Senator: Rescind pay raises
WASHINGTON — Republican Sen. Rob Portman is urging President Obama to rescind a recent executive order granting pay increases to Congress and other federal officials, saying the move doesn't jibe with the country's debt crisis.
Obama signed an executive order last week that will lift a ban on pay freezes for federal employees.
Rank-and-file members of Congress would receive a $900 bump next year — up from $174,000. Congressional leaders will receive a slightly higher raise, with the House speaker receiving a $1,100 increase to $224,600. The top two Senate leaders will have pay rise $1,000, to $194,400.
Vice President Joe Biden, meanwhile, will have his pay increase from $225,521 last year to $231,900 when his raise goes into effect March 27.
But the pat on the back occurred as a surprise to some, given the lack of progress all year toward a deal to head off the fiscal crisis — which includes $600 billion in tax hikes and spending cuts. Even if that is resolved, Washington has still done relatively little to address the more than $16 trillion debt.
Show commenting policy
TribLive commenting policy
You are solely responsible for your comments and by using TribLive.com you agree to our Terms of Service.
We moderate comments. Our goal is to provide substantive commentary for a general readership. By screening submissions, we provide a space where readers can share intelligent and informed commentary that enhances the quality of our news and information.
While most comments will be posted if they are on-topic and not abusive, moderating decisions are subjective. We will make them as carefully and consistently as we can. Because of the volume of reader comments, we cannot review individual moderation decisions with readers.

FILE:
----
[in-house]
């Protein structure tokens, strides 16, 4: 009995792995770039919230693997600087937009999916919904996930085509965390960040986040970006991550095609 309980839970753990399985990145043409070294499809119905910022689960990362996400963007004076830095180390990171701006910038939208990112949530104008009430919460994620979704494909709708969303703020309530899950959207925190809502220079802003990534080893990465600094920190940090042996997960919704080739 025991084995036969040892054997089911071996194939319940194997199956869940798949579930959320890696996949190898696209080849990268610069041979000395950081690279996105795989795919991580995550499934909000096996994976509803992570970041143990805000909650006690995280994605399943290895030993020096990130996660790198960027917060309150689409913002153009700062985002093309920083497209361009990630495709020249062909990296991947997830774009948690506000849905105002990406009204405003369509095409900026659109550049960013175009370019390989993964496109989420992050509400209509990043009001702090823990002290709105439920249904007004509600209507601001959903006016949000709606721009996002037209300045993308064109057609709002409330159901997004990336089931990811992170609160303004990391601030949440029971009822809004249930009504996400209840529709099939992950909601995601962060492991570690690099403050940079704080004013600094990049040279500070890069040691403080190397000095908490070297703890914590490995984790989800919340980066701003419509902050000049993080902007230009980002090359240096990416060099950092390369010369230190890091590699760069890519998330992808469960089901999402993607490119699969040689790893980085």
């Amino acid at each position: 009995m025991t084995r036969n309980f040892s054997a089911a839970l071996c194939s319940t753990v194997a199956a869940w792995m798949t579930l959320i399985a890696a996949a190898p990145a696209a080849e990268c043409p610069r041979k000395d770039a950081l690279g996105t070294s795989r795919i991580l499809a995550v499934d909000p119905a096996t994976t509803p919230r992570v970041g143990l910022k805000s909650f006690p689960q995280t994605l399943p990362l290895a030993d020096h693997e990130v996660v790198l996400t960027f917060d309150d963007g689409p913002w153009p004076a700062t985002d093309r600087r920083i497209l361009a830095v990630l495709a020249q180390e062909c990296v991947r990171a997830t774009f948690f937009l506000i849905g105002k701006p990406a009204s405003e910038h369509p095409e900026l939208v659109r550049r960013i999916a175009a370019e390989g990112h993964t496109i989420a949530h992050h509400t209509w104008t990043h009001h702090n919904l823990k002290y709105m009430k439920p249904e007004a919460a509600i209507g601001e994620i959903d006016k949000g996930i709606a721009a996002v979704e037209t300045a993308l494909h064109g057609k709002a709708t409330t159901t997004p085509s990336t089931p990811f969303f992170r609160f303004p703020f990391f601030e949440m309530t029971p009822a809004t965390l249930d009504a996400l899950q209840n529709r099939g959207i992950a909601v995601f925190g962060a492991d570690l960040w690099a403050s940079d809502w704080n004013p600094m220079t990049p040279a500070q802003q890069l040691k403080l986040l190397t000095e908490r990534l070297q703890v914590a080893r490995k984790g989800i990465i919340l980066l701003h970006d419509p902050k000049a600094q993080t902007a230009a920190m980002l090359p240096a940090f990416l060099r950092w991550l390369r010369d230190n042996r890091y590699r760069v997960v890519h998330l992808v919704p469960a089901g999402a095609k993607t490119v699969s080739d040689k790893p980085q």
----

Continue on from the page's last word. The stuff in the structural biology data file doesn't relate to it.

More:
We value thoughtful comments representing a range of views that make their point quickly and politely. We make an effort to protect discussions from repeated comments either by the same reader or different readers.
We follow the same standards for taste as the daily newspaper. A few things we won't tolerate: personal attacks, obscenity, vulgarity, profanity (including expletives and letters followed by dashes), commercial promotion, impersonations, incoherence, proselytizing and SHOUTING. Don't include URLs to Web sites.
We do not edit comments. They are either approved or deleted. We reserve the right to edit a comment that is quoted or excerpted in an article. In this case, we may fix spelling and punctuation.
We welcome strong opinions and criticism of our work, but we don't want comments to become bogged down with discussions of our policies and we will moderate accordingly.
We appreciate it when readers and people quoted in articles or blog posts point out errors of fact or emphasis and will investigate all assertions. But these suggestions should be sent via e-mail. To avoid distracting other readers, we won't publish comments that suggest a correction. Instead, corrections will be made in a blog post or in an article.
- Mountaineer workers fear smoking ban will harm ‘livelihood’
- HGH use on the rise in teens, survey finds
- To fight crime, Chicago tries wiping away arrests
- Cyber domain is next battleground, authors of 9/11 report warn
- U.S. intel believes civilian plane might have been mistaken for Ukraine military aircraft
- Perdue defeats Kingston in Ga. GOP Senate runoff
- Man convicted of enslaving woman gets 30 years
- For more than 8 decades, N.Y. farmer has kept eye to the sky
- Explosion levels home in Central Texas; 3 hurt
- Montana judge censured over rape case comments
- VA nominee to demand ‘urgent action,’ he tells panel